Corey: Dead Ending has played live very few times if I’m not mistaken. What’s up with that?
Jeff: I think we’ve only played 8 shows. It’s more to do with scheduling since everyone lives in a different city, and when Joe was playing bass we had to work around the Rise Against tour schedule. But, we’ve been pretty prolific with writing, and when we get together, we give it everything! 3 EPs, 2 7″s, and an album is a lot of musical output. We’ve been talking about playing live this year, and even trying to tour. I’d like to play some of the HC festivals that happen these days.
Corey: Since you guys don’t play together super often, was the recording process for this record challenging at all?
Jeff: No, not at all. We’ve got a pretty awesome chemistry between us.
Corey: How did you guys meet up with Jello?
Jeff: Vic’s known Jello for years, going back to the Articles of Faith/Dead Kennedys days. I’ve been a fan of Alternative Tentacles since I was a kid, so I was really pushing for us to go with AT. When Jello was down to release the first EP, I was so stoked! It still feels so insane to me, like holding a record I’ve played on, and seeing the Bat logo, fuck man, it’s rad.
Corey: Is there anything you would like fans to know about the It’s Not What You Believe b/ Pain Killer 7”?
Jeff: I really love these songs, and we put it all on the line with the performances and gave it everything we had, so I hope people can feel that when they listen to the record.
Corey: What has been your best Dead Ending show experience? Worst?
Jeff: I think our first show playing Punk Rock Bowling in 2012 was my favorite. There was such a vibe with it being our first time playing live, everything was left on the stage. It was also rad to play my home town of Las Vegas as our first show. Worst, I don’t think there’s been a bad show. Anytime I get to play with these dudes, I’m happy.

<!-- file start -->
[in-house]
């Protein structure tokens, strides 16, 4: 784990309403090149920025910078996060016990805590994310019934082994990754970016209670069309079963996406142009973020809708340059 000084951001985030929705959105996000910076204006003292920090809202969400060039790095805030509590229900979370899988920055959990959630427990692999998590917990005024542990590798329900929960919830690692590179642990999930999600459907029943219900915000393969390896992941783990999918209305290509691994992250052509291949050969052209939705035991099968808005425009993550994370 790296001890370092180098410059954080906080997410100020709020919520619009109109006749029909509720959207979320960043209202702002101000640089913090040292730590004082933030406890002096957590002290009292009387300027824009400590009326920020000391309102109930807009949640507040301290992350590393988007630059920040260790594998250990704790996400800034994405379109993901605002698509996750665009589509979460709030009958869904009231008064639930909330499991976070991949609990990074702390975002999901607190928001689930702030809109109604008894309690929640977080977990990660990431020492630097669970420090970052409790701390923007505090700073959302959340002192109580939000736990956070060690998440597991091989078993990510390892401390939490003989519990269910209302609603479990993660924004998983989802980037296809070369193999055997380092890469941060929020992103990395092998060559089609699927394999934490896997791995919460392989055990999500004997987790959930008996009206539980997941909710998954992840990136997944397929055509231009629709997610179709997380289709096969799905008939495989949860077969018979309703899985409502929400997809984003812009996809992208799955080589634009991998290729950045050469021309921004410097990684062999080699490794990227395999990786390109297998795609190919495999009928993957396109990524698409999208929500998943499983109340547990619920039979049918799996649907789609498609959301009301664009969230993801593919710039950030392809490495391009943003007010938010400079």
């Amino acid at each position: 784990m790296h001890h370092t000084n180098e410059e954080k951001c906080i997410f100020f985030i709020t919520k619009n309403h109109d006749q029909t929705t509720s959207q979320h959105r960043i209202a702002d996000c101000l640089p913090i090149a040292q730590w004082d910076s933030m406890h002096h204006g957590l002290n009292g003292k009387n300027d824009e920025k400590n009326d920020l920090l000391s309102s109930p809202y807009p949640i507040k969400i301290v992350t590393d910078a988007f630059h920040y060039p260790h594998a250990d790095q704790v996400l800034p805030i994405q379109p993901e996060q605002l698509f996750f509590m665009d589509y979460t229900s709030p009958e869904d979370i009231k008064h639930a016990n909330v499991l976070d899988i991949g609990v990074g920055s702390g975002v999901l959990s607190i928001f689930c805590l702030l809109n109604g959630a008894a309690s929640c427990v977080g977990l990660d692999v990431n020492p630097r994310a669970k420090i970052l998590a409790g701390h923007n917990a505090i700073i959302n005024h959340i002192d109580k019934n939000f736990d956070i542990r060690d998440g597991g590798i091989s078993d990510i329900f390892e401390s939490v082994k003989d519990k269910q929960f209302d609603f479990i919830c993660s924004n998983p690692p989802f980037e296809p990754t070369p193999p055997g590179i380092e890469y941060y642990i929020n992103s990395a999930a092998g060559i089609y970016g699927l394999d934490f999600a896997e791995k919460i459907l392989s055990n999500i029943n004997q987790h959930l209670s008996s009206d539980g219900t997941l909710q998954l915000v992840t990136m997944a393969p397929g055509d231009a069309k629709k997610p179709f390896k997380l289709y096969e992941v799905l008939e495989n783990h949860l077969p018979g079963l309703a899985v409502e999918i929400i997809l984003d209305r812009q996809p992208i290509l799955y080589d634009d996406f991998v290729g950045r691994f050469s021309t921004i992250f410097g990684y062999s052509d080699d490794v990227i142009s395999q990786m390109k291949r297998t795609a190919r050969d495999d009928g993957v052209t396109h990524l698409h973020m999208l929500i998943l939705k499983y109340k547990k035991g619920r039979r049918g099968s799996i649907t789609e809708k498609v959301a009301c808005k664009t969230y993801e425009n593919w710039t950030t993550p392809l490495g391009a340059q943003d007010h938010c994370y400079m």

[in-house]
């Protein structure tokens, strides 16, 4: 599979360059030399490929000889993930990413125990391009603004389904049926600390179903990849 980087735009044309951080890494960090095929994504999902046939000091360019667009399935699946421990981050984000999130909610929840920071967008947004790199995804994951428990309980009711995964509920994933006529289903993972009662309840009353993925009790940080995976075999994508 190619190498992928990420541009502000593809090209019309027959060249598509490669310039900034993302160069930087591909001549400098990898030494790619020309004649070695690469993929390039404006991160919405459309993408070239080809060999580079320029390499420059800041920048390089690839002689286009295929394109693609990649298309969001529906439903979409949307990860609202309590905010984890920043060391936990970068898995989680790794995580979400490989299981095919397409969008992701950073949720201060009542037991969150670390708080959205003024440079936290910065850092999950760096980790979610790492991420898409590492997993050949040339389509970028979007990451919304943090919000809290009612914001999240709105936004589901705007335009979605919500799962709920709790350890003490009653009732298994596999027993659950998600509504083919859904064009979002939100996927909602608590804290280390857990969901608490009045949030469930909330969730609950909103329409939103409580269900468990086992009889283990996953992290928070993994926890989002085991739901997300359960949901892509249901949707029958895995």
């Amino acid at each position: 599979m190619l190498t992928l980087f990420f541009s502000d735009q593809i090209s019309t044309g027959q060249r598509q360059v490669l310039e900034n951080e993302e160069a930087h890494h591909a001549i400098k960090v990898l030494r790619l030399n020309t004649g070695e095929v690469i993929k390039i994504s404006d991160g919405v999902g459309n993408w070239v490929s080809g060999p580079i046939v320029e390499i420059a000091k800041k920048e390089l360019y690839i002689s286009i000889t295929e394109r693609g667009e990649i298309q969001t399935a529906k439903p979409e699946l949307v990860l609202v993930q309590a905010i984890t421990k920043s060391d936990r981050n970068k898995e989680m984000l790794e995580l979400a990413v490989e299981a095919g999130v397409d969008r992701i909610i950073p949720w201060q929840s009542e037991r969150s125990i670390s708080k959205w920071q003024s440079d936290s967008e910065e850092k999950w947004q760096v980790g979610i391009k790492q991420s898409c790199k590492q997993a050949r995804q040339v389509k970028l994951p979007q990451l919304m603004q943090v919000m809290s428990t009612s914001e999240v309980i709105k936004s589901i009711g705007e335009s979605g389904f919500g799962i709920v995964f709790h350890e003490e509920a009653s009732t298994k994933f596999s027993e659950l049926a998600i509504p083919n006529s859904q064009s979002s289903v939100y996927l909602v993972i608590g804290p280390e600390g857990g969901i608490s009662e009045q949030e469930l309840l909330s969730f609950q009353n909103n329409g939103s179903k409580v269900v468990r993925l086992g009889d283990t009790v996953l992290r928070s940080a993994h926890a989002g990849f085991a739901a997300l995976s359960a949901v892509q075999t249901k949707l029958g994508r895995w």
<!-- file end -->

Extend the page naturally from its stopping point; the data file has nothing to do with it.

Corey: There was a Dead Ending burger when Shoot The Messenger came out. Did you get one? How was it?
Jeff: It was awesome! I love Kuma’s, it was rad they did that. The burger was Bloody Mary themed! David at Kuma’s said they might make it available on weekends as part of the menu, so hopefully that happens. They were able to make it for me with the Impossible Burger patty(I’m vegetarian), it was so good.
Corey: Dead Ending is a pretty political band, what is the overall message Dead Ending is trying to express to its fans about the current political situation?
Jeff: You’d probably want to talk to Vic more about that than me since he writes the lyrics. We all share the same political views more or less, but I don’t want to speak for Vic on what he’s trying to get across. Things are fucked right now though, I don’t feel very optimistic, so I try to focus that into the way I write the music.
Corey: Anything cool on Dead Ending’s horizon we should be looking out for?
Jeff: We’re hoping to release more music later this year, and like I was saying hopefully play more live. I believe all of us have more songs written, so we’ll see how it comes together.